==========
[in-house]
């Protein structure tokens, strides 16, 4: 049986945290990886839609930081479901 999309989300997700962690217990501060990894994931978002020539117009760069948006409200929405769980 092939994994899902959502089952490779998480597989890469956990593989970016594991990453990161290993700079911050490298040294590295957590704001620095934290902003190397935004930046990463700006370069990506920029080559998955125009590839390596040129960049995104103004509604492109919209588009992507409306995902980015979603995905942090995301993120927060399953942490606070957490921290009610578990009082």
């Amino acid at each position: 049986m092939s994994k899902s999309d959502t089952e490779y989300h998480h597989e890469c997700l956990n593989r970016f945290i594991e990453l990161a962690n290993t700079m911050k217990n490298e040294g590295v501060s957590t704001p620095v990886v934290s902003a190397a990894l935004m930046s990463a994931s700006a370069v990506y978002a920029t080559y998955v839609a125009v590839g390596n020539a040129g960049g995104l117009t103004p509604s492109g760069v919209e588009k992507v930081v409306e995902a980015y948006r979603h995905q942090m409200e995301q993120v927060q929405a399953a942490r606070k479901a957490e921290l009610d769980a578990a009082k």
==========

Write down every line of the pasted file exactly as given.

[in-house]
């Protein structure tokens, strides 16, 4: 049986945290990886839609930081479901 999309989300997700962690217990501060990894994931978002020539117009760069948006409200929405769980 092939994994899902959502089952490779998480597989890469956990593989970016594991990453990161290993700079911050490298040294590295957590704001620095934290902003190397935004930046990463700006370069990506920029080559998955125009590839390596040129960049995104103004509604492109919209588009992507409306995902980015979603995905942090995301993120927060399953942490606070957490921290009610578990009082």
């Amino acid at each position: 049986m092939s994994k899902s999309d959502t089952e490779y989300h998480h597989e890469c997700l956990n593989r970016f945290i594991e990453l990161a962690n290993t700079m911050k217990n490298e040294g590295v501060s957590t704001p620095v990886v934290s902003a190397a990894l935004m930046s990463a994931s700006a370069v990506y978002a920029t080559y998955v839609a125009v590839g390596n020539a040129g960049g995104l117009t103004p509604s492109g760069v919209e588009k992507v930081v409306e995902a980015y948006r979603h995905q942090m409200e995301q993120v927060q929405a399953a942490r606070k479901a957490e921290l009610d769980a578990a009082k």